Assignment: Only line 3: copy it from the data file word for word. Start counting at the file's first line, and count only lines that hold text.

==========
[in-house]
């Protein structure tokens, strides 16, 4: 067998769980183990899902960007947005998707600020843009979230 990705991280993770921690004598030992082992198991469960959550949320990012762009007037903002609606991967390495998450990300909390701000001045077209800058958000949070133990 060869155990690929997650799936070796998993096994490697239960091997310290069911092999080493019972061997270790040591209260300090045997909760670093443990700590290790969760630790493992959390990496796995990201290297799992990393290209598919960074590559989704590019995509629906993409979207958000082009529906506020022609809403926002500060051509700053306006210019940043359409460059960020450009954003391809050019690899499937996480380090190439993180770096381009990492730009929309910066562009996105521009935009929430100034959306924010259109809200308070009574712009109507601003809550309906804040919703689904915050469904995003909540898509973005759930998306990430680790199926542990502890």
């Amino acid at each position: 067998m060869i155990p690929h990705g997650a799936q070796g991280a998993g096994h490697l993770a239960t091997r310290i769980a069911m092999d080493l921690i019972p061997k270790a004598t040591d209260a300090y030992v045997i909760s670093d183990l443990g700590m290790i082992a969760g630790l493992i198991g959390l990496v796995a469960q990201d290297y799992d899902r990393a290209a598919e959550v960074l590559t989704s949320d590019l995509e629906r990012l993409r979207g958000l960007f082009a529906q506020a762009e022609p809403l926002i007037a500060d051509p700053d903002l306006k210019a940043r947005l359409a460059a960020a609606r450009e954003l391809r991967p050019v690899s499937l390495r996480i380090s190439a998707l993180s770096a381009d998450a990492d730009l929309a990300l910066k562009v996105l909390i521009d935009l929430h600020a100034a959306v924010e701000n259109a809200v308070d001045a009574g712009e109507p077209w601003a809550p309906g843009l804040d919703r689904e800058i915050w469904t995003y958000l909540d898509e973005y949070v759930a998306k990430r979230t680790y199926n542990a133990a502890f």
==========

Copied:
């Amino acid at each position: 067998m060869i155990p690929h990705g997650a799936q070796g991280a998993g096994h490697l993770a239960t091997r310290i769980a069911m092999d080493l921690i019972p061997k270790a004598t040591d209260a300090y030992v045997i909760s670093d183990l443990g700590m290790i082992a969760g630790l493992i198991g959390l990496v796995a469960q990201d290297y799992d899902r990393a290209a598919e959550v960074l590559t989704s949320d590019l995509e629906r990012l993409r979207g958000l960007f082009a529906q506020a762009e022609p809403l926002i007037a500060d051509p700053d903002l306006k210019a940043r947005l359409a460059a960020a609606r450009e954003l391809r991967p050019v690899s499937l390495r996480i380090s190439a998707l993180s770096a381009d998450a990492d730009l929309a990300l910066k562009v996105l909390i521009d935009l929430h600020a100034a959306v924010e701000n259109a809200v308070d001045a009574g712009e109507p077209w601003a809550p309906g843009l804040d919703r689904e800058i915050w469904t995003y958000l909540d898509e973005y949070v759930a998306k990430r979230t680790y199926n542990a133990a502890f």